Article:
When was the last time you saw a car emitting large clouds of oil smoke? Unless you’ve just been driving something classic, multi-cylindered and Italian, I’ll bet it’s been many months.
It’s all because of the improvements made to lubricants, or so an engineer friend tells me. “Life has changed completely,” he says, “my old man would never drive his old MGB to the West Country without a spare set of piston rings tucked into a corner of the boot. Today you’d never think of it.”
One reason for the improvement is that materials have improved, says my friend, but mostly it’s down to those modern lubricants. Engines just don’t wear out any more.
What set me thinking about this was a visit to the National Motor Museum at Beaulieu yesterday, where for the first time in 20 years they started the 1920 350-horsepower Sunbeam in which Sir Malcolm Campbell set several land speed records, finally pushing through the elusive 150mph barrier at Pendine Sands in 1925.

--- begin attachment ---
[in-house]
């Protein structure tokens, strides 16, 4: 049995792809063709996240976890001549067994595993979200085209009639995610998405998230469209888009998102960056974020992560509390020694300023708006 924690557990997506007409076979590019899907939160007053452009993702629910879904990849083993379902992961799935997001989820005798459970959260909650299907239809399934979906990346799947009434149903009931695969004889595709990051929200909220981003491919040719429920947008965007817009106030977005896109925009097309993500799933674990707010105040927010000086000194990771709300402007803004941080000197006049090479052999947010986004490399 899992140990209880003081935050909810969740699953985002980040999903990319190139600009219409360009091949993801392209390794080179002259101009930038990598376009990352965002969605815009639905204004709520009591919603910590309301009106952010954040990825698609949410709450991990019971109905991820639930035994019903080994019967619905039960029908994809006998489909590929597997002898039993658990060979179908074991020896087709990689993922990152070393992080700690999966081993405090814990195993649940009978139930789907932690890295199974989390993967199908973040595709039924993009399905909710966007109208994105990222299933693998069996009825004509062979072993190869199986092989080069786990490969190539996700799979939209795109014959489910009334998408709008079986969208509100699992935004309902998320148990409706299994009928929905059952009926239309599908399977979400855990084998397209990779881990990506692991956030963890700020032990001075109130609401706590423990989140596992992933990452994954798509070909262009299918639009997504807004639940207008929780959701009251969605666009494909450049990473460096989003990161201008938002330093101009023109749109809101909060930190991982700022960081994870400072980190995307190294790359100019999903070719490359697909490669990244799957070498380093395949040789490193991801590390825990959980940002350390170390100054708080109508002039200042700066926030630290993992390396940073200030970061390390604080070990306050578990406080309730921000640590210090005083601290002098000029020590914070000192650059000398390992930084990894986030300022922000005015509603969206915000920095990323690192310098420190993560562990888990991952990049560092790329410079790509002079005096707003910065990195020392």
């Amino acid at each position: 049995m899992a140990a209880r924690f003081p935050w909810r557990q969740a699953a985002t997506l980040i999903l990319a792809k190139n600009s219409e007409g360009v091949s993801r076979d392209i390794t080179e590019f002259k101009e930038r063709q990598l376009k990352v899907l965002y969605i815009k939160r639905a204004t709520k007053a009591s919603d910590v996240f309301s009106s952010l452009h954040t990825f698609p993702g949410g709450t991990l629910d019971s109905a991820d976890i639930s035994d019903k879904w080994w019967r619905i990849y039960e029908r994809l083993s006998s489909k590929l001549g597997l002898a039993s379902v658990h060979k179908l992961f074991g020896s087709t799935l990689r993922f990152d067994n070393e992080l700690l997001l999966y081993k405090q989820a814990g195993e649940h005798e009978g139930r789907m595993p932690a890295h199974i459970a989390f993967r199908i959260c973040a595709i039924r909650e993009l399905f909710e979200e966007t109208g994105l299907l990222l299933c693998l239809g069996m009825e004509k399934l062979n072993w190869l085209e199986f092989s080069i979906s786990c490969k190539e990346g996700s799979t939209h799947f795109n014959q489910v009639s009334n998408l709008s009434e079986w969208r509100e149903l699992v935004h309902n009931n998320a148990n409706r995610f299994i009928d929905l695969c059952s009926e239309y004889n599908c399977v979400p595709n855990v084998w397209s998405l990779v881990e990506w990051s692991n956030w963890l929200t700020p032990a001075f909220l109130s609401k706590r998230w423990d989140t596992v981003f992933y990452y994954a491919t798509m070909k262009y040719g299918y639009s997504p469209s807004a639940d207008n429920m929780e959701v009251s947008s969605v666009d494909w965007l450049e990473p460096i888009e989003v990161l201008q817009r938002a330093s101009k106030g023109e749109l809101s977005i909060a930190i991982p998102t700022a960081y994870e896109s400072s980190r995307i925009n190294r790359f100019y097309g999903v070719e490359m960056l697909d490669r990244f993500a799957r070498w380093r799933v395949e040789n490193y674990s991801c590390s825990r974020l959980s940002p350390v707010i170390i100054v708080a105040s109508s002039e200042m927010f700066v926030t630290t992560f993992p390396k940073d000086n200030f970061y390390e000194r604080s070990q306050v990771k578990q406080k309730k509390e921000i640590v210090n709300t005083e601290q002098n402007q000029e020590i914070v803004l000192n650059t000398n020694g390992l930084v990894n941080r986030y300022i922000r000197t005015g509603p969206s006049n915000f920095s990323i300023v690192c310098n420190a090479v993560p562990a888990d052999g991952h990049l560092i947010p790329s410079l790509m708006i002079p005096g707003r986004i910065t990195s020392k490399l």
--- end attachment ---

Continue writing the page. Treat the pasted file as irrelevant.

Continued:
The car last ran in public at Goodwood in the 1960s, then suffered a catastrophic blow-up in the ’90s after an 'experimental' start-up. They showed us pictures of a hole in the crankcase half the size of a dinner plate, where an insufficiently lubricated piston and conrod had punched their way to freedom.
One of the first jobs of the Sunbeam's repair – overseen by Beaulieu’s chief engineer, Doug Hill – was to chisel huge quantities of solidified oil from every corner and crevice of the crankcase.
It must have been a heartbreaking time: this is a unique, 18.3-litre V12, based loosely on a Sunbeam aero engine but quite different in construction. It has two-piece conrods, each of which connects a piston from each bank to the crankshaft via a common big-end bearing. This strange feature means one bank of six cylinders has a different stroke from the other, and ensures a permanent imbalance, possibly explaining why maximum power is delivered at only 2000rpm.
Anyway, it’s all back together after seven years of painstaking work, and yesterday it ran beautifully. Beaulieu will now use the Sunbeam as a mobile exhibit to publicise its activities during the year — much as Brooklands does with the Napier Railton.